From some things I’ve heard from Opposites I think we can expect a good mix of old and new Biffy styles, perhaps the choice to make it a double album will provide the band enough scope to fully flesh out both of their creative sides, perhaps Opposites could be the bands true masterpiece, we shall have to wait and see, watch this space for my review once the album’s out…

 

The Vertigo of Bliss

 

Since all my last few posts have been film reviews and there has been a lack of interesting albums released in the last few weeks I thought I’d take the time to review an old album, furthermore, since a moth or so back I reviewed Biffy Clyro’s debut Blackened Sky I thought I’d further my back catalogue with a review of their follow-up, 2003’s Vertigo of Bliss. Aka the one with the woman fingering herself on the cover. Anyway, slightly bizarre artwork aside, let’s talk about the music.

The Vertigo of Bliss is a much more experimental album than it’s predecessor and it is, arguably, the first time Biffy manage to get themselves a unique signature sound, not discounting any good qualities of the first record, I love that album, but this is where things start to get a bit more special. Introducing  very disjointed sounds and a lot more screaming, with Vertigo of Bliss Biffy Clyro use their skilful instrumentalism to spring board off into an album that spreads into the unknown. It’s clear the band are starting to feel much more comfortable to do something more risky, add some punch and throw in some more unpredictability.  There are parts of songs that don’t even sound connected to the last section but rather than being un-listenable it somehow, on some sub conscious level, works.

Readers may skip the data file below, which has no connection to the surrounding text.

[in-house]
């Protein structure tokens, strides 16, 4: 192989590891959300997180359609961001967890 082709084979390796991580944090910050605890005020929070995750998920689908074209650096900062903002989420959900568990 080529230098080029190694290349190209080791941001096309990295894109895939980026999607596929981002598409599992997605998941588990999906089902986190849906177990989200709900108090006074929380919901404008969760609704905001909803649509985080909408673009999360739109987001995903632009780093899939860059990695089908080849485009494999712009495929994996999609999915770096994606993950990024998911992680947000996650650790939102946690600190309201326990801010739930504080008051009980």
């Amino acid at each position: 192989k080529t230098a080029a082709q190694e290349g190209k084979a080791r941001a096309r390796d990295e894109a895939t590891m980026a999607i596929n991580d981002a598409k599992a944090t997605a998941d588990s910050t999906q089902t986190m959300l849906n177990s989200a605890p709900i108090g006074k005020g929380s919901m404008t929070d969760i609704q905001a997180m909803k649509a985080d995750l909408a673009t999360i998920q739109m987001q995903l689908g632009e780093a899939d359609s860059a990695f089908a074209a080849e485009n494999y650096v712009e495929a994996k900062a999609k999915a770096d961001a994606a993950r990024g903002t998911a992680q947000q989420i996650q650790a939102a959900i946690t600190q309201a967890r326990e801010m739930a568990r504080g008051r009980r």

It’s not 100% madness though, there are moments of real thoughtfulness on this record. Questions and Answers for example is not quite so experimental it is much more thoughtful lyrically, and much more standard musically and is one of the albums stand out tracks. Toys toys toys, choke toys toys toys is obviously the one most people remember from this album and that is perhaps the most mainstream sounding track on here, it shows a band with a great diversity though, and in many ways Toys toys toys… encompasses all the different elements that have been tossed together in the songs of this album.

As a summary of my relationship with the record I have to say, the more mainstream songs I don’t like as much as the ones on Blackened Sky whereas the more experimental tracks I don’t enjoy quite as much as the ones on Infinity Land, but Vertigo of Bliss still has something going for it. Whether it’s just an interesting album that bridges the creative gap in between Blackened Sky and Infinity Land or if it has a complete charm of it’s own I could never decide. But it is nonetheless one that everyone should listen to.

P.S. I’m excited very much for Opposites, watch this space for more Biffy reviews